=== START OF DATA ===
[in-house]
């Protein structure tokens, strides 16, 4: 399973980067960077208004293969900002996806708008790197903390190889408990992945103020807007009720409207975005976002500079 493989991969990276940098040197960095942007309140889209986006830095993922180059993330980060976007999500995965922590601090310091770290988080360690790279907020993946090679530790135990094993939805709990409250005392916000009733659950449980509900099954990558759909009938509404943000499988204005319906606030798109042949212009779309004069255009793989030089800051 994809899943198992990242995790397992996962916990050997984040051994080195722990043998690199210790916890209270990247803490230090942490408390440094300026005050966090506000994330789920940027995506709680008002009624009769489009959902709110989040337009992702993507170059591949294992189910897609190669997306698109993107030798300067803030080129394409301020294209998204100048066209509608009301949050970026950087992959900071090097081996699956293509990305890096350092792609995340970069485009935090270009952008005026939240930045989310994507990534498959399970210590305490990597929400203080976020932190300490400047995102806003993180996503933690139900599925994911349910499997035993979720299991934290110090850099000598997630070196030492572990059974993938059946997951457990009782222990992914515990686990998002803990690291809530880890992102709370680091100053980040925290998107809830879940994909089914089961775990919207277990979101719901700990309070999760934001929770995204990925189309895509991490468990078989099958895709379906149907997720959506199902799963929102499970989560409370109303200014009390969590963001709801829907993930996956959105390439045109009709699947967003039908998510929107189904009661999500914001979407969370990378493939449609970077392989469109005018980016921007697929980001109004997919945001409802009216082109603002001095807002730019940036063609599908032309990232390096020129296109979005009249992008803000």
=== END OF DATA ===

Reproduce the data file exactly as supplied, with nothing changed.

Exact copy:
[in-house]
């Protein structure tokens, strides 16, 4: 399973980067960077208004293969900002996806708008790197903390190889408990992945103020807007009720409207975005976002500079 493989991969990276940098040197960095942007309140889209986006830095993922180059993330980060976007999500995965922590601090310091770290988080360690790279907020993946090679530790135990094993939805709990409250005392916000009733659950449980509900099954990558759909009938509404943000499988204005319906606030798109042949212009779309004069255009793989030089800051 994809899943198992990242995790397992996962916990050997984040051994080195722990043998690199210790916890209270990247803490230090942490408390440094300026005050966090506000994330789920940027995506709680008002009624009769489009959902709110989040337009992702993507170059591949294992189910897609190669997306698109993107030798300067803030080129394409301020294209998204100048066209509608009301949050970026950087992959900071090097081996699956293509990305890096350092792609995340970069485009935090270009952008005026939240930045989310994507990534498959399970210590305490990597929400203080976020932190300490400047995102806003993180996503933690139900599925994911349910499997035993979720299991934290110090850099000598997630070196030492572990059974993938059946997951457990009782222990992914515990686990998002803990690291809530880890992102709370680091100053980040925290998107809830879940994909089914089961775990919207277990979101719901700990309070999760934001929770995204990925189309895509991490468990078989099958895709379906149907997720959506199902799963929102499970989560409370109303200014009390969590963001709801829907993930996956959105390439045109009709699947967003039908998510929107189904009661999500914001979407969370990378493939449609970077392989469109005018980016921007697929980001109004997919945001409802009216082109603002001095807002730019940036063609599908032309990232390096020129296109979005009249992008803000």